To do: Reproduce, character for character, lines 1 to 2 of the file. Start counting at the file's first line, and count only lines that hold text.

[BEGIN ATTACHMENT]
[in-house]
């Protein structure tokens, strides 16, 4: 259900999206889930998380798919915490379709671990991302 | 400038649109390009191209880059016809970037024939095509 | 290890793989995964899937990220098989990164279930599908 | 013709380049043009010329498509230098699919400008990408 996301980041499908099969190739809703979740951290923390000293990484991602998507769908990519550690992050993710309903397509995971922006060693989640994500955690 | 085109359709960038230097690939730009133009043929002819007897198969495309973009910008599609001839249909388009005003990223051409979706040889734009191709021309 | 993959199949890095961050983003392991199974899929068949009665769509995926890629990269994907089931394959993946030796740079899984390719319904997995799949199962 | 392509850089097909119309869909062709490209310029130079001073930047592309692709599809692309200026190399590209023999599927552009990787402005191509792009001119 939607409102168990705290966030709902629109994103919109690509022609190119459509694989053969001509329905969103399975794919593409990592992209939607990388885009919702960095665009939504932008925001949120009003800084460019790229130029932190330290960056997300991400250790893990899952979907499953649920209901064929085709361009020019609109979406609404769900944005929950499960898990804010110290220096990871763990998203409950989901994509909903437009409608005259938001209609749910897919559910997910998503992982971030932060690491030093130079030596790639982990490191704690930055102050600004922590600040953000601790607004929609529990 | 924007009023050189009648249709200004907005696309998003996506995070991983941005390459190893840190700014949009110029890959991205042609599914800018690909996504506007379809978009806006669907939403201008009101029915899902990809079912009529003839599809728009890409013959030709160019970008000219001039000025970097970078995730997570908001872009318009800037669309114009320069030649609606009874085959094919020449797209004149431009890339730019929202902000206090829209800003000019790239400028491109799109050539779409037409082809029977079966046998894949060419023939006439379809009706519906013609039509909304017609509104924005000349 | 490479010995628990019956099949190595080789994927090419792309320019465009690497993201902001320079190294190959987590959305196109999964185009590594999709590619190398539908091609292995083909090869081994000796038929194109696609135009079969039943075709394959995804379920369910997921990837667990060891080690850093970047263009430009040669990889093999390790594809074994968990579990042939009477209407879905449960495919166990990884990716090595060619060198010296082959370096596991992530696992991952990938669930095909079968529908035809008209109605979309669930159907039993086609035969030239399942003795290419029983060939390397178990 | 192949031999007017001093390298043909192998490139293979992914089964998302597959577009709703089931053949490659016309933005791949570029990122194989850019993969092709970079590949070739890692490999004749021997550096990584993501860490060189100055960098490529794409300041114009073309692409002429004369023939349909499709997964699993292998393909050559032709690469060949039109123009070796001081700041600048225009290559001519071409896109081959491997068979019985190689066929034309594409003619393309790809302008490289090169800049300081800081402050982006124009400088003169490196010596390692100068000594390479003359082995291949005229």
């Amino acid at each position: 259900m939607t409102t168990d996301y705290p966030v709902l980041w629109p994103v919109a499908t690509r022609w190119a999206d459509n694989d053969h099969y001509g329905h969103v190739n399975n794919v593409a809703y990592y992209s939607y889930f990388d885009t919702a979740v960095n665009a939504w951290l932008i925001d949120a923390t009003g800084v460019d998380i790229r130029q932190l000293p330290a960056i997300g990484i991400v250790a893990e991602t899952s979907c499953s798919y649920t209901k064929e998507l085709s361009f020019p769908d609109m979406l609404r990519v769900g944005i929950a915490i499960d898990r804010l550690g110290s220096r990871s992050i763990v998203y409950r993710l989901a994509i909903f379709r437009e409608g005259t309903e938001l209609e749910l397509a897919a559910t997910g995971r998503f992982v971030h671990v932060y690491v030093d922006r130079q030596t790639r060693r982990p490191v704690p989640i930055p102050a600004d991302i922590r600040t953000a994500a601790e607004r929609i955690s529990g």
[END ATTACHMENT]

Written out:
[in-house]
């Protein structure tokens, strides 16, 4: 259900999206889930998380798919915490379709671990991302 | 400038649109390009191209880059016809970037024939095509 | 290890793989995964899937990220098989990164279930599908 | 013709380049043009010329498509230098699919400008990408 996301980041499908099969190739809703979740951290923390000293990484991602998507769908990519550690992050993710309903397509995971922006060693989640994500955690 | 085109359709960038230097690939730009133009043929002819007897198969495309973009910008599609001839249909388009005003990223051409979706040889734009191709021309 | 993959199949890095961050983003392991199974899929068949009665769509995926890629990269994907089931394959993946030796740079899984390719319904997995799949199962 | 392509850089097909119309869909062709490209310029130079001073930047592309692709599809692309200026190399590209023999599927552009990787402005191509792009001119 939607409102168990705290966030709902629109994103919109690509022609190119459509694989053969001509329905969103399975794919593409990592992209939607990388885009919702960095665009939504932008925001949120009003800084460019790229130029932190330290960056997300991400250790893990899952979907499953649920209901064929085709361009020019609109979406609404769900944005929950499960898990804010110290220096990871763990998203409950989901994509909903437009409608005259938001209609749910897919559910997910998503992982971030932060690491030093130079030596790639982990490191704690930055102050600004922590600040953000601790607004929609529990 | 924007009023050189009648249709200004907005696309998003996506995070991983941005390459190893840190700014949009110029890959991205042609599914800018690909996504506007379809978009806006669907939403201008009101029915899902990809079912009529003839599809728009890409013959030709160019970008000219001039000025970097970078995730997570908001872009318009800037669309114009320069030649609606009874085959094919020449797209004149431009890339730019929202902000206090829209800003000019790239400028491109799109050539779409037409082809029977079966046998894949060419023939006439379809009706519906013609039509909304017609509104924005000349 | 490479010995628990019956099949190595080789994927090419792309320019465009690497993201902001320079190294190959987590959305196109999964185009590594999709590619190398539908091609292995083909090869081994000796038929194109696609135009079969039943075709394959995804379920369910997921990837667990060891080690850093970047263009430009040669990889093999390790594809074994968990579990042939009477209407879905449960495919166990990884990716090595060619060198010296082959370096596991992530696992991952990938669930095909079968529908035809008209109605979309669930159907039993086609035969030239399942003795290419029983060939390397178990 | 192949031999007017001093390298043909192998490139293979992914089964998302597959577009709703089931053949490659016309933005791949570029990122194989850019993969092709970079590949070739890692490999004749021997550096990584993501860490060189100055960098490529794409300041114009073309692409002429004369023939349909499709997964699993292998393909050559032709690469060949039109123009070796001081700041600048225009290559001519071409896109081959491997068979019985190689066929034309594409003619393309790809302008490289090169800049300081800081402050982006124009400088003169490196010596390692100068000594390479003359082995291949005229």